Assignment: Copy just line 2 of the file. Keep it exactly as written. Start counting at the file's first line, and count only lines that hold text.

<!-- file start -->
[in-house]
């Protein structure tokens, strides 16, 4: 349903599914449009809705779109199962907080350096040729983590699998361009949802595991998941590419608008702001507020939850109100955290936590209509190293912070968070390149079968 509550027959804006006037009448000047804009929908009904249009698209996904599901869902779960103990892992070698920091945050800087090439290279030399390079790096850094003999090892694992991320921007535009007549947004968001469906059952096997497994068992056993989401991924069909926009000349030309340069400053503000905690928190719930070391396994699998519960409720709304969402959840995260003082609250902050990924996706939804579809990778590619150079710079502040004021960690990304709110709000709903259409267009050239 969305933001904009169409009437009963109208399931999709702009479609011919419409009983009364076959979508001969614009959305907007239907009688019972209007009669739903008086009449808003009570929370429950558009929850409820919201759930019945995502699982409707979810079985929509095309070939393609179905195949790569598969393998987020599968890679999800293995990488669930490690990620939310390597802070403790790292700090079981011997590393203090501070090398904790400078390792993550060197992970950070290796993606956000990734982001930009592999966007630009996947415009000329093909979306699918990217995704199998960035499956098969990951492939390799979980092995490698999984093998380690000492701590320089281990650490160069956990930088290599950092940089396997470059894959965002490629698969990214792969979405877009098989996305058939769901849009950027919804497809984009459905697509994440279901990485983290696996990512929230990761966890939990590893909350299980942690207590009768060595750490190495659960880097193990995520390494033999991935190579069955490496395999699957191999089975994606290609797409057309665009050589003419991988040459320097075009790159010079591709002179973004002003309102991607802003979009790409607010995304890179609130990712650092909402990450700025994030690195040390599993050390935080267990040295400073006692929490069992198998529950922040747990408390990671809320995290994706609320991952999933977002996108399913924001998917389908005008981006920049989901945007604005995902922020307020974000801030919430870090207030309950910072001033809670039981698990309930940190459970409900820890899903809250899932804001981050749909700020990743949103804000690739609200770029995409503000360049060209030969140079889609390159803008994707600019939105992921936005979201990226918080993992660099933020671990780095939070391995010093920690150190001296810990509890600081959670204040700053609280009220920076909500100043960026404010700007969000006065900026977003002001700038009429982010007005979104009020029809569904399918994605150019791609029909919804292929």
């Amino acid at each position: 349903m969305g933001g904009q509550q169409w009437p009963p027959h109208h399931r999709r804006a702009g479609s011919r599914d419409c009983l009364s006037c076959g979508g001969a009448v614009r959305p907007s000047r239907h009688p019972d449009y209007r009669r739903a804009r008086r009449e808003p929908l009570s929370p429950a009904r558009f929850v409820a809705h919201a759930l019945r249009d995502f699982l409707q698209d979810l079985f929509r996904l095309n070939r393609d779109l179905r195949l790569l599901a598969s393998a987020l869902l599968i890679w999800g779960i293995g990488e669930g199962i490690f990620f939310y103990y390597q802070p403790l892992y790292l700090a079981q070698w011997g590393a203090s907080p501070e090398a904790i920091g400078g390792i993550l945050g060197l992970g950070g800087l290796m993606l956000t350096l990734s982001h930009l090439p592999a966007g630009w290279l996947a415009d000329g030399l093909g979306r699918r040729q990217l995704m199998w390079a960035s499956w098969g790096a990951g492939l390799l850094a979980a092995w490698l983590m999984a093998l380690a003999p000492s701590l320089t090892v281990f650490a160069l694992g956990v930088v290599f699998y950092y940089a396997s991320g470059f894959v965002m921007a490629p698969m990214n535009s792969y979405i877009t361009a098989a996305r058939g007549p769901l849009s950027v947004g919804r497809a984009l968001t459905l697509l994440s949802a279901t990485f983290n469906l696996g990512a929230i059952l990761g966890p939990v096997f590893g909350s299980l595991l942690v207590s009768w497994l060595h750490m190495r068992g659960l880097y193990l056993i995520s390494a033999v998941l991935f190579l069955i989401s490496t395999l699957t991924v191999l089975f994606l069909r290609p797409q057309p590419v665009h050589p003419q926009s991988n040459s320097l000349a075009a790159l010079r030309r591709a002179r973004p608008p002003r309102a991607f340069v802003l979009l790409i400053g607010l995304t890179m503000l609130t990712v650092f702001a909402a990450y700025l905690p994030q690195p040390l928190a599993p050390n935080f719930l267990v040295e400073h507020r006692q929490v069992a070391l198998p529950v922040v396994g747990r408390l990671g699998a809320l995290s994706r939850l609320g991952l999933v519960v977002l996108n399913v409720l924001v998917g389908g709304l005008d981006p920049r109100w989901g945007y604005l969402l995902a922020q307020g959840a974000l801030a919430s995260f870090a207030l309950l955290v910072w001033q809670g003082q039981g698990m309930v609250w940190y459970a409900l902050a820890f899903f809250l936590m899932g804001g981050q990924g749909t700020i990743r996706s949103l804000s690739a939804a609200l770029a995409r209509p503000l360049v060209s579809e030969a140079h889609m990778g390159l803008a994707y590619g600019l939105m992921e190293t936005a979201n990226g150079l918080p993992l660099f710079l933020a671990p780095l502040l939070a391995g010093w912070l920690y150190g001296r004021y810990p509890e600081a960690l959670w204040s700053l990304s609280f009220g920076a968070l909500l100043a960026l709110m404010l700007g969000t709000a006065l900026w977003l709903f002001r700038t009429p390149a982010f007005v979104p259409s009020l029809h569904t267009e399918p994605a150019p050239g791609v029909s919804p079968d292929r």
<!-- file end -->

């Protein structure tokens, strides 16, 4: 349903599914449009809705779109199962907080350096040729983590699998361009949802595991998941590419608008702001507020939850109100955290936590209509190293912070968070390149079968 509550027959804006006037009448000047804009929908009904249009698209996904599901869902779960103990892992070698920091945050800087090439290279030399390079790096850094003999090892694992991320921007535009007549947004968001469906059952096997497994068992056993989401991924069909926009000349030309340069400053503000905690928190719930070391396994699998519960409720709304969402959840995260003082609250902050990924996706939804579809990778590619150079710079502040004021960690990304709110709000709903259409267009050239 969305933001904009169409009437009963109208399931999709702009479609011919419409009983009364076959979508001969614009959305907007239907009688019972209007009669739903008086009449808003009570929370429950558009929850409820919201759930019945995502699982409707979810079985929509095309070939393609179905195949790569598969393998987020599968890679999800293995990488669930490690990620939310390597802070403790790292700090079981011997590393203090501070090398904790400078390792993550060197992970950070290796993606956000990734982001930009592999966007630009996947415009000329093909979306699918990217995704199998960035499956098969990951492939390799979980092995490698999984093998380690000492701590320089281990650490160069956990930088290599950092940089396997470059894959965002490629698969990214792969979405877009098989996305058939769901849009950027919804497809984009459905697509994440279901990485983290696996990512929230990761966890939990590893909350299980942690207590009768060595750490190495659960880097193990995520390494033999991935190579069955490496395999699957191999089975994606290609797409057309665009050589003419991988040459320097075009790159010079591709002179973004002003309102991607802003979009790409607010995304890179609130990712650092909402990450700025994030690195040390599993050390935080267990040295400073006692929490069992198998529950922040747990408390990671809320995290994706609320991952999933977002996108399913924001998917389908005008981006920049989901945007604005995902922020307020974000801030919430870090207030309950910072001033809670039981698990309930940190459970409900820890899903809250899932804001981050749909700020990743949103804000690739609200770029995409503000360049060209030969140079889609390159803008994707600019939105992921936005979201990226918080993992660099933020671990780095939070391995010093920690150190001296810990509890600081959670204040700053609280009220920076909500100043960026404010700007969000006065900026977003002001700038009429982010007005979104009020029809569904399918994605150019791609029909919804292929």